Thursday, 18 August 2011

Vindie-Lou, intrepid explorer

Vindie-Lou, intrepid day-old explorer.
Vindie hasn't been bothered by recent weather conditions, except at 2 yesterday morning, when she decided that it was too cold and too dark and too early to come out for milk, which upset Helen (who got vocal enough about it to wake me up). In Vindie's defence, it was so cold that there was ice on the ground outside, and she did look really snug. However, Helen was worried, so Vindie was roused out of bed and transported to the milk bar so that the rest of us could go back to sleep.

Vindie-Lou, day-old figure skater.
Albie met Vindie yesterday. Vindie wanted to know if his udder produced milk, but couldn't find the teats. Albie found the whole situation kind of embarrassing and awkward - apparently it isn't a dad's job to educate one's kid about that sort of stuff.

Helen has been producing milk overtime. Her teats are nearly as big as Vindie's head. Vindie does her best, but she just can't keep up with production (it's exhausting work, apparently - Vindie spends much of the time asleep). I milked a litre and a quarter from Helen on Tuesday morning, and a litre and a half yesterday morning, and a litre today because Vindie was up early. Helen still has plenty to spare (not that she was overly appreciative of my efforts to relieve the udder pressure).

Two-day-old Vindie-Lou and new BFF Trusty Sidekick,
just chilling.
Vindie-Lou, two-day-old mummy's girl.
Tuesday and Wednesday's milk has been made into a miniature batch of feta, following the same method I used early last season, but using rather elderly acidophilus yogurt as the starter culture (that was all we had), and the exciting new floating dairy thermometer that Mr Farmer brought home. The exciting new floating dairy thermometer is exciting because it replaces an old thermometer that recently decided that everything would be 15°C. The major downside is that the exciting new floating dairy thermometer floats with the temperature side down, and the temperatures (when yo can see them) are in Fahrenheit - somewhat confusing for someone who has converted her cheese recipes to Celsius - but it makes up for that by having labels at various temperatures for "freeze" "churn" "cheese" "pasteurise" and "water boils". The curds are currently draining in home-made cheese molds, which replace cheesecloth because they claim to be less messy. This claim pleases Mr Farmer immensely.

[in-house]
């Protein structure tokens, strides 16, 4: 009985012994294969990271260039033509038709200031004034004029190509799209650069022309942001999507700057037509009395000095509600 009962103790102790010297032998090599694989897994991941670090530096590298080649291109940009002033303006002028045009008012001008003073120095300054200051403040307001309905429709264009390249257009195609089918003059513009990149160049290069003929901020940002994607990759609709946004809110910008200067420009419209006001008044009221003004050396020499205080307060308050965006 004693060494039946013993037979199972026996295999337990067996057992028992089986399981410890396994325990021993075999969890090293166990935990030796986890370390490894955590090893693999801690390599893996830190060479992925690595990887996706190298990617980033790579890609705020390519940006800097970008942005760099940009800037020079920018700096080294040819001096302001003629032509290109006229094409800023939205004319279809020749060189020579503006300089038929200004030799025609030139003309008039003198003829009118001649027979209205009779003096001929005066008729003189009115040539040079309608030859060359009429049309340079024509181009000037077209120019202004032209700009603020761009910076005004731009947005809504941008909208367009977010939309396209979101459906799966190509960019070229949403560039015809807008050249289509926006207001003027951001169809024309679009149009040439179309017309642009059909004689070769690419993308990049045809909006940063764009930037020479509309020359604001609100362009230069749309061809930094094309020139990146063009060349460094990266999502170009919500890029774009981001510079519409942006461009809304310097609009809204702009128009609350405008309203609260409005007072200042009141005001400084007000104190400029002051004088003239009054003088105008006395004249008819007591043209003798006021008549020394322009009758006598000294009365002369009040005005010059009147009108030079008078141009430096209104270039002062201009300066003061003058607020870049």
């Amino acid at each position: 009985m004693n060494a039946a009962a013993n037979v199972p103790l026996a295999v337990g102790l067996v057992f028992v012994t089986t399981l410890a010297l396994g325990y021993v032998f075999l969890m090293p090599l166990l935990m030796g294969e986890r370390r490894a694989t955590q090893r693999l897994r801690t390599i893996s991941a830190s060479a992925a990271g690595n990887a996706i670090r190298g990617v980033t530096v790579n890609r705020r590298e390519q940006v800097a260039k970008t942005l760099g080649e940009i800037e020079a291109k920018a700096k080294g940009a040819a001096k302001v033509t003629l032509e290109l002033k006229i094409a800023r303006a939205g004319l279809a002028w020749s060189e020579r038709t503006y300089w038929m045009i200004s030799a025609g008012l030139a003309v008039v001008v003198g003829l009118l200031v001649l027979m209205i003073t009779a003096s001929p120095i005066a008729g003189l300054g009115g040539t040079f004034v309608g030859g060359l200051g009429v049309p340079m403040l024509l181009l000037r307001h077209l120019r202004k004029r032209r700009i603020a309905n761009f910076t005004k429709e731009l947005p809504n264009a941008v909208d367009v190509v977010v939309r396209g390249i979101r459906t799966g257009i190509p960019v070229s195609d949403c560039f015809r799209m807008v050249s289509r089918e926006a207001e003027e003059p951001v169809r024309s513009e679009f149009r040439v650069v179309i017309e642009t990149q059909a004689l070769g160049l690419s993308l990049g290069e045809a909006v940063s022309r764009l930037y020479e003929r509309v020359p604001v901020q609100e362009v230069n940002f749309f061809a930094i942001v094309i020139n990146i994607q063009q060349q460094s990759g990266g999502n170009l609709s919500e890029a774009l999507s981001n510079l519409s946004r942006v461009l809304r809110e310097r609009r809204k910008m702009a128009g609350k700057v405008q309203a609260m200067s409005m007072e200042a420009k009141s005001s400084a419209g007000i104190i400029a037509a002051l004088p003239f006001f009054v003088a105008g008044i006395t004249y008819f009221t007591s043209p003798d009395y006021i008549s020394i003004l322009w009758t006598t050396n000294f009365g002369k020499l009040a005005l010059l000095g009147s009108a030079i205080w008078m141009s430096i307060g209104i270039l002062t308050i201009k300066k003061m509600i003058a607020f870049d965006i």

Proud mum Helen and two-day-old Vindie-Lou.
Helen has been mowing the lawn next door, which is steep and, with the current sodden ground, inaccessible even by our neighbour's seasoned ride-on mower (a petrol-powered one, not a grass-powered one like we had). Vindie usually wakes up in time to join Helen for lunch, then has a long afternoon nap in the bushes, after which it is about time to come home with her mum for the evening.


  1. So I guess you got some of that New Zealand snow? Oy. I think the odd goat in that one picture with Vindie looks like an angora. Do you harvest its hair? :)By the way, in case you didn't already know it, goats are always intrepid.

  2. Yes - the New Zealand snow finally made its way North to us. Nobody was overly pleased, especially Albie, who (along with the odd goat, who sleeps in bed with an electric blanket) is the least intrepid goat we know.